Andrea Leadsom reassures farmers over access to EU immigrants after Brexit

Posted On: 
4th January 2017

UK farmers will still be able to bring in EU nationals to carry out seasonal agricultural work after Brexit, the Environment Secretary has indicated. 

Environment Secretary Andrea Leadsom delivering her speech to the 2016 Conservative party conference
Joe Giddens/PA Wire

Britain’s agricultural sector is heavily dependent on tens of thousands of immigrants coming from the EU to work as fruit-pickers and in other labour capacities.

The Government has pledged to introduce a tougher immigration system as it leaves the European Union, with the target of cutting net migration to less than 100,000 still in place.

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But Andrea Leadsom, who was a leading advocate of Brexit during the referendum, sought to reassure farmers that they would still be able to access “people with the right skills”.

“I know how important seasonal labour from the EU is, to the everyday running of your businesses,” the minister said in a speech at the Oxford Farming Conference.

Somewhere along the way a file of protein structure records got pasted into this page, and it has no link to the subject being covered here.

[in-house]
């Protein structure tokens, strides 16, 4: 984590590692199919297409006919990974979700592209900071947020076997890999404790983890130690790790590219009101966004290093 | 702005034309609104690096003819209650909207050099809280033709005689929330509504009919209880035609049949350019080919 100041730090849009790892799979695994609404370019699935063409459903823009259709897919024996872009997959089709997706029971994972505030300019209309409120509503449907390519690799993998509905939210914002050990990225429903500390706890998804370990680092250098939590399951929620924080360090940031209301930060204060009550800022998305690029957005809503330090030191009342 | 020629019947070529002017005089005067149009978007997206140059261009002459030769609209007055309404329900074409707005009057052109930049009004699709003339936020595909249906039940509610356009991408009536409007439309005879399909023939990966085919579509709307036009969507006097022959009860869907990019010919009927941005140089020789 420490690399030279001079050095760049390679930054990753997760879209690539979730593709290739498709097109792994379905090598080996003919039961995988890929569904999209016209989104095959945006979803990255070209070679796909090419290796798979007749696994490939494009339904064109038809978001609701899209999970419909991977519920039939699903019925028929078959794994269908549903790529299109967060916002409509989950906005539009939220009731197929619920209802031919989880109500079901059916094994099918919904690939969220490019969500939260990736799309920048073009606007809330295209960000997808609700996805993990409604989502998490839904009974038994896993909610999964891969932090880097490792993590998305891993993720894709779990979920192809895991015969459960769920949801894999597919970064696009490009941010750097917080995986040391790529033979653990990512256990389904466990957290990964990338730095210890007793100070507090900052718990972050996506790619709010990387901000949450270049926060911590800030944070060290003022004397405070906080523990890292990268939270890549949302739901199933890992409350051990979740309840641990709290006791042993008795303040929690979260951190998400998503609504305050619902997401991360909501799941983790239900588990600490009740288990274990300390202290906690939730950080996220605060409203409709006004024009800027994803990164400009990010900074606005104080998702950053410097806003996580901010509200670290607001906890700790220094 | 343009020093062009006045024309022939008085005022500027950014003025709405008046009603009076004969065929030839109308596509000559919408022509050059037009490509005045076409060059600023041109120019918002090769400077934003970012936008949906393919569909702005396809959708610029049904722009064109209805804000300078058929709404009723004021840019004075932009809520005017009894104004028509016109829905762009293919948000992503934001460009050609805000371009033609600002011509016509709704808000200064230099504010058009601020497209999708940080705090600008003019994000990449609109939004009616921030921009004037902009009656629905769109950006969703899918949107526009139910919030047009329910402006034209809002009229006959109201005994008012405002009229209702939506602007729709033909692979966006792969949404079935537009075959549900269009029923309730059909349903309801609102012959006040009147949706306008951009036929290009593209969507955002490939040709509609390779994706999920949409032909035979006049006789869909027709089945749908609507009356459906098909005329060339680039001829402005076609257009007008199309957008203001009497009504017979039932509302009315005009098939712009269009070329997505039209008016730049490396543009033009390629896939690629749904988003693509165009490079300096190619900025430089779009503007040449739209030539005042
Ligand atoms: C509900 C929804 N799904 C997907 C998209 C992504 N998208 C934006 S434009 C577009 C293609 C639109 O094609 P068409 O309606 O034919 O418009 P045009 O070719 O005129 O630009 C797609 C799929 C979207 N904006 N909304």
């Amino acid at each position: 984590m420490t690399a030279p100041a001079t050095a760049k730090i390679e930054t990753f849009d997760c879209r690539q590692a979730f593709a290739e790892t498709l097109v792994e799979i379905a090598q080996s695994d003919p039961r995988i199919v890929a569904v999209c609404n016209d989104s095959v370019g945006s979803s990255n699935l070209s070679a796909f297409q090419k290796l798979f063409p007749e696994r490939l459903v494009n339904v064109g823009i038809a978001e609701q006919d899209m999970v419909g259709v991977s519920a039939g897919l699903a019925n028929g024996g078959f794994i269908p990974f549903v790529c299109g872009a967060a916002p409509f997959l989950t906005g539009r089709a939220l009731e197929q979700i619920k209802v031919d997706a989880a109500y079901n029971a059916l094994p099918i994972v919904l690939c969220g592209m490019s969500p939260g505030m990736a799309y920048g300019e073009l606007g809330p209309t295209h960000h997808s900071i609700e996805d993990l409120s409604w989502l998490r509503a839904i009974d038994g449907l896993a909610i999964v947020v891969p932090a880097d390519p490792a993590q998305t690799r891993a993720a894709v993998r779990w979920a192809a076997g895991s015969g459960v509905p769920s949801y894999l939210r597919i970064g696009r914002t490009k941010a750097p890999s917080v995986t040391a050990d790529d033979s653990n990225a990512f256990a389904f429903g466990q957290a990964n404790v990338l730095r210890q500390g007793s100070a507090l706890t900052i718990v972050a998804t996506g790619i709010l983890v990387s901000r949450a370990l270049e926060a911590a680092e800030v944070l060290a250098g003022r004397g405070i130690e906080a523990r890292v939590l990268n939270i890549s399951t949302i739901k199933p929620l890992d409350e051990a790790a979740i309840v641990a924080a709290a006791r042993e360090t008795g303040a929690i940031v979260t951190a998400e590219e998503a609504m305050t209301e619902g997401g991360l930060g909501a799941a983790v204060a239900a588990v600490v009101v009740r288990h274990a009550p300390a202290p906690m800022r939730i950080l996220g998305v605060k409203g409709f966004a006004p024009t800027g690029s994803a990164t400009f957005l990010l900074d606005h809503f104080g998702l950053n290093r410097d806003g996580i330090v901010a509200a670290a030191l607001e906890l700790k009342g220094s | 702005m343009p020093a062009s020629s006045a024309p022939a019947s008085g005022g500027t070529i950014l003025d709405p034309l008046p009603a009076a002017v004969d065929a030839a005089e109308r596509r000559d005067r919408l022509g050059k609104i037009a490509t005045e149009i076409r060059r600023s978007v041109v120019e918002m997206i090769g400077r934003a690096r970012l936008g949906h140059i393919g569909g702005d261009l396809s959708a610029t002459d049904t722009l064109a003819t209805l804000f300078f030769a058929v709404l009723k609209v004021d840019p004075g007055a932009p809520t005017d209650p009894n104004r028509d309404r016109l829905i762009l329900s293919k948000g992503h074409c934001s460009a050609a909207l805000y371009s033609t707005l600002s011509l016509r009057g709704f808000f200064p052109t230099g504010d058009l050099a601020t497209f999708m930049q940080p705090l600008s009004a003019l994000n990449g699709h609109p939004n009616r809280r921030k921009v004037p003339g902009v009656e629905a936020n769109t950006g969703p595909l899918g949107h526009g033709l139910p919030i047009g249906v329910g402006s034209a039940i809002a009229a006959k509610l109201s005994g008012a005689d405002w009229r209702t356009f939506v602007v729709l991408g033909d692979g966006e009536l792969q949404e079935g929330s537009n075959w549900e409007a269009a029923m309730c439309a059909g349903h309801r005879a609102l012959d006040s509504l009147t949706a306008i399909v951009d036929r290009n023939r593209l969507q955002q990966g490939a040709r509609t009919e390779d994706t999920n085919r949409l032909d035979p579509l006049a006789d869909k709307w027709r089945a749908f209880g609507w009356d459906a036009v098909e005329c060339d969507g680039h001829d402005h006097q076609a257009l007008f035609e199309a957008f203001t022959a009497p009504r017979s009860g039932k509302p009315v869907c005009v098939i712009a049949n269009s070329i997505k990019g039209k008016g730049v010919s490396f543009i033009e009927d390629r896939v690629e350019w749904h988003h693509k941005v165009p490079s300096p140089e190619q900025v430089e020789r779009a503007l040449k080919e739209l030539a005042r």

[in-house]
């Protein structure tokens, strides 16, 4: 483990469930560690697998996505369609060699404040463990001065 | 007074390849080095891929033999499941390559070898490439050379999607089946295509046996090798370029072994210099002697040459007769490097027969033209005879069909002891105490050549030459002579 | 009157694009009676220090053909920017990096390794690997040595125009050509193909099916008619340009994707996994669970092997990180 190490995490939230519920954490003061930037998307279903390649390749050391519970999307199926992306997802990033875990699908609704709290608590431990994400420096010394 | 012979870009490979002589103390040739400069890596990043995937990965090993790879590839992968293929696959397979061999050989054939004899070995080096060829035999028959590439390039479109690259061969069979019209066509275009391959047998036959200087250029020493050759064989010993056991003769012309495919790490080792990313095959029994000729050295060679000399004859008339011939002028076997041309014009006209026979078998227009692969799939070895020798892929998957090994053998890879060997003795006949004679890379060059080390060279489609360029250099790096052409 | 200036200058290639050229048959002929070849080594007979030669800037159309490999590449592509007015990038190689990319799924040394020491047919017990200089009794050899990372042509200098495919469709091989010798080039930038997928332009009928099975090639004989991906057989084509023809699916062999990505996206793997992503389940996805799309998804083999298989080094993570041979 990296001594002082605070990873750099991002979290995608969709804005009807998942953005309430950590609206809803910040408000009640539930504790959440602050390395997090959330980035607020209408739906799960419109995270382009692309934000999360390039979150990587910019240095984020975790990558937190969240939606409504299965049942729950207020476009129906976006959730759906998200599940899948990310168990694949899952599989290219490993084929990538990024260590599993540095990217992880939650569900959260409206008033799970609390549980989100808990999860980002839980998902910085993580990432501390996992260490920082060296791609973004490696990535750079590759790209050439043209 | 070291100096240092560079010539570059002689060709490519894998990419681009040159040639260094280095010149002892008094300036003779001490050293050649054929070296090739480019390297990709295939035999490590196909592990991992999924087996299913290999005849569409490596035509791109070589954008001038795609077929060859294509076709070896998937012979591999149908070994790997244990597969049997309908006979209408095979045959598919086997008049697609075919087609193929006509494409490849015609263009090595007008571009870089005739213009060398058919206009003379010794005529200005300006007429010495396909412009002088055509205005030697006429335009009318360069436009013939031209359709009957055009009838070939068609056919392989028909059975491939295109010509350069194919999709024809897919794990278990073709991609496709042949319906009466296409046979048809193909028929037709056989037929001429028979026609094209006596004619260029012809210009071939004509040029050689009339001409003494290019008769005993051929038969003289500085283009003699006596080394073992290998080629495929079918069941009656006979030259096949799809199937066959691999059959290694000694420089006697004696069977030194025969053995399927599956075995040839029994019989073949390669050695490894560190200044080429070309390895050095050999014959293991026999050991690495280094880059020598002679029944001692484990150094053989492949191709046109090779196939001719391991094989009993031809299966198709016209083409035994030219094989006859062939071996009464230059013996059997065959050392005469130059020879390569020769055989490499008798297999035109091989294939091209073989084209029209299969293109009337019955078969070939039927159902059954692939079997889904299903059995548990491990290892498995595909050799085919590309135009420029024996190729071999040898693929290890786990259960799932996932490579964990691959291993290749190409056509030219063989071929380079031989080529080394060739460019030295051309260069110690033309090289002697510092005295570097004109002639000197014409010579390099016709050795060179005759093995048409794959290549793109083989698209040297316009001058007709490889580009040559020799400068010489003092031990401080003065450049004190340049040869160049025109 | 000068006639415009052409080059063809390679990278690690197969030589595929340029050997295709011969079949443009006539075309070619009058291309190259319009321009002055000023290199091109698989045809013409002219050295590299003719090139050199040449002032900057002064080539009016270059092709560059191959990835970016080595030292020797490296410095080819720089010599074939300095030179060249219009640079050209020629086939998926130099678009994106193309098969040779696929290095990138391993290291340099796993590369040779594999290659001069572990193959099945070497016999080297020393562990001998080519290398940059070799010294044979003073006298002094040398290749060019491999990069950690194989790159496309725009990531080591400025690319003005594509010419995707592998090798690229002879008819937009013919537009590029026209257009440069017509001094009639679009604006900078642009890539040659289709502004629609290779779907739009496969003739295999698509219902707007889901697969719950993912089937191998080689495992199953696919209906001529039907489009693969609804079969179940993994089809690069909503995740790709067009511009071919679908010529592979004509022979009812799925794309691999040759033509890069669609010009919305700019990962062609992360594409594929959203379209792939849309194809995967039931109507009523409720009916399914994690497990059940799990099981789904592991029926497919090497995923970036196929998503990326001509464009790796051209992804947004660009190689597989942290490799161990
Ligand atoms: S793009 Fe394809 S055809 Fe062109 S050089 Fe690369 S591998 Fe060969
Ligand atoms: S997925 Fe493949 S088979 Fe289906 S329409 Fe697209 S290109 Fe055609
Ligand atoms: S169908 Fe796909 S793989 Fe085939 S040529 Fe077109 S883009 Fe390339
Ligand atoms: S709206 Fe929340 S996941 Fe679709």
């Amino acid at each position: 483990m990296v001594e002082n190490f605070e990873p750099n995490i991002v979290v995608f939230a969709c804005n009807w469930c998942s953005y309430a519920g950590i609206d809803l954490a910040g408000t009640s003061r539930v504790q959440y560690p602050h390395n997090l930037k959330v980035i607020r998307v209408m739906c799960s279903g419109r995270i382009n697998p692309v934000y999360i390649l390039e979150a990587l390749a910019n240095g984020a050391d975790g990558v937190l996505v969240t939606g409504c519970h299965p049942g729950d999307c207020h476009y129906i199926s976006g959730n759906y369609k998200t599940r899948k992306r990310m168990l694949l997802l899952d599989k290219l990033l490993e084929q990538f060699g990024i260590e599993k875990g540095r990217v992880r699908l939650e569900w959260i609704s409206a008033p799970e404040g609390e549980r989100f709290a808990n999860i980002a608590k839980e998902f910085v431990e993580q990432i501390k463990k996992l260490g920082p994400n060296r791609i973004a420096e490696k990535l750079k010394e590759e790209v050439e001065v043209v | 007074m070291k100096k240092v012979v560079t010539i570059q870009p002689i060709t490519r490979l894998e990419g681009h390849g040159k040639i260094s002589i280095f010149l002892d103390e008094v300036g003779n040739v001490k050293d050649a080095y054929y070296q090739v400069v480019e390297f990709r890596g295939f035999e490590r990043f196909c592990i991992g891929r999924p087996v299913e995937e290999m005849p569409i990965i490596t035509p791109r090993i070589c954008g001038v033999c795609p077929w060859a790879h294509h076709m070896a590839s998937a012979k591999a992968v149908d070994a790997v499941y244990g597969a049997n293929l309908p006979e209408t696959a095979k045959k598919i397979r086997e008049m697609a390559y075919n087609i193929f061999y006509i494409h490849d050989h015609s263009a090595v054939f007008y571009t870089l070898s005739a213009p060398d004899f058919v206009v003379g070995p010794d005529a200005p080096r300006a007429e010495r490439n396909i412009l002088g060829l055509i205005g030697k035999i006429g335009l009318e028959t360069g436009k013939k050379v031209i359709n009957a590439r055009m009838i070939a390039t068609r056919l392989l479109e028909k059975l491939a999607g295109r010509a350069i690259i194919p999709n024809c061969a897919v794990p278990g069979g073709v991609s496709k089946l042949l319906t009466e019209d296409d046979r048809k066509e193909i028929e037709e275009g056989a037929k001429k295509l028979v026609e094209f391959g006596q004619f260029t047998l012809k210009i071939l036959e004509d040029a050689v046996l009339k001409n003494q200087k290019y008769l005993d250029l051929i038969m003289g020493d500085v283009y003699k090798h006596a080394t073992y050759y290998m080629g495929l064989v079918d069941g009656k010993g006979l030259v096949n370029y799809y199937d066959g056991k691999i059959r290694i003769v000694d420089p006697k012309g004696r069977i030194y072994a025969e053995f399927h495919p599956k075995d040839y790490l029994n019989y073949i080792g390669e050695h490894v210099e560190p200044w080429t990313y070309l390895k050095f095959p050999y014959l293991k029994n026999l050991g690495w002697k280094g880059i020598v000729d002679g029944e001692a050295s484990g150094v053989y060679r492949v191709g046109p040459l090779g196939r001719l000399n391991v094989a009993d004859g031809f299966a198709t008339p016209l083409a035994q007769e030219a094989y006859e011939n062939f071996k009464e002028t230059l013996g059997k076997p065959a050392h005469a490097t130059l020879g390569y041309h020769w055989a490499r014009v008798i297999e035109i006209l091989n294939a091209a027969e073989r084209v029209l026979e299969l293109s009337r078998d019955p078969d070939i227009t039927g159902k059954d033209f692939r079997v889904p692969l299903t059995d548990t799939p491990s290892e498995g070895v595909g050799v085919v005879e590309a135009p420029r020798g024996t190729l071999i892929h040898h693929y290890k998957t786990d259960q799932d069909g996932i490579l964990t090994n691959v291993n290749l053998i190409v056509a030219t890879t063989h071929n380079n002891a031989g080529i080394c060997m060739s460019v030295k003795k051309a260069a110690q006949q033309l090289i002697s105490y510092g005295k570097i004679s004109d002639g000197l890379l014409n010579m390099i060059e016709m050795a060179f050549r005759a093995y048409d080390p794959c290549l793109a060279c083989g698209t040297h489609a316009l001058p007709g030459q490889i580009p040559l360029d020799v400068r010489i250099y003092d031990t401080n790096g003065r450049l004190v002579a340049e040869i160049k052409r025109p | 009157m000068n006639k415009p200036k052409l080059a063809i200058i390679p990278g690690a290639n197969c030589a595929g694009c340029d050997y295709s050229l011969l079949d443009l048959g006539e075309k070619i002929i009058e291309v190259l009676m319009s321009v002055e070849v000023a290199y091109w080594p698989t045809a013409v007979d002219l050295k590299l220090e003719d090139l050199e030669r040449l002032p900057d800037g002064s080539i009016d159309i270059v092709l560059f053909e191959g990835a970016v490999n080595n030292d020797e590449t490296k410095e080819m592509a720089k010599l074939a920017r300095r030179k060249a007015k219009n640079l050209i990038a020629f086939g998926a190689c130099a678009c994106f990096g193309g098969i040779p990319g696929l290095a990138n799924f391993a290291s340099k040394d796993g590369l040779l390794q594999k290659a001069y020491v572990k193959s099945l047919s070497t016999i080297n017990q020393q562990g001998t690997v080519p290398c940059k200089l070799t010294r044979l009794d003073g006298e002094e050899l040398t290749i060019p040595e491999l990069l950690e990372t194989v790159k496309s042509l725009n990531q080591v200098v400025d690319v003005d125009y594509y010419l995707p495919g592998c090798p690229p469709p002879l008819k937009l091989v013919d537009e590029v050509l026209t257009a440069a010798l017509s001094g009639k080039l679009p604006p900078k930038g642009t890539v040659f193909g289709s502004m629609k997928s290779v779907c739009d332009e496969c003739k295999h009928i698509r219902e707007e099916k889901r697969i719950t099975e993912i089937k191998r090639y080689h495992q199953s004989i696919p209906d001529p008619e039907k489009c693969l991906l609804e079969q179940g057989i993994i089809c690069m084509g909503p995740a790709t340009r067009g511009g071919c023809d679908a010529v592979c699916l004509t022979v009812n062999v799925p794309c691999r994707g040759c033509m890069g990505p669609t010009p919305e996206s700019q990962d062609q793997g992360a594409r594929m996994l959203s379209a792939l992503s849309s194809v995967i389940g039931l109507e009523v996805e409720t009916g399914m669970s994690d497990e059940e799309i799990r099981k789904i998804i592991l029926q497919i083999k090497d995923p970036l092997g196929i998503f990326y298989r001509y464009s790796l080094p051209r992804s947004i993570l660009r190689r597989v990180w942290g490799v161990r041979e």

“I’ve heard this loud and clear around the country, whether in Herefordshire, Sussex, or Northamptonshire, and I want to pay tribute to the many workers from Europe who contribute so much to our farming industry and rural communities.

“Access to labour is very much an important part of our current discussions – and we’re committed to working with you to make sure you have the right people with the right skills.”


Elsewhere in her speech, Ms Leadsom promised a bonfire of regulations after Brexit takes place.

She said the Government wanted to scrap the requirement for farmers to put up billboards to draw attention to the European Union’s funding for their farms, ditch the “ridiculous, bureaucratic three-crop rule” that forces larger farms to grow a variety of crops, and simplify definitions to end “existential debates to determine what counts as a bush, a hedge, or a tree”.

“By cutting the red tape that comes out of Brussels, we will free our farmers to grow more, sell more and export more great British food – whilst upholding our high standards for plant and animal health and welfare,” she said.

“My priority will be common sense rules that work for you.”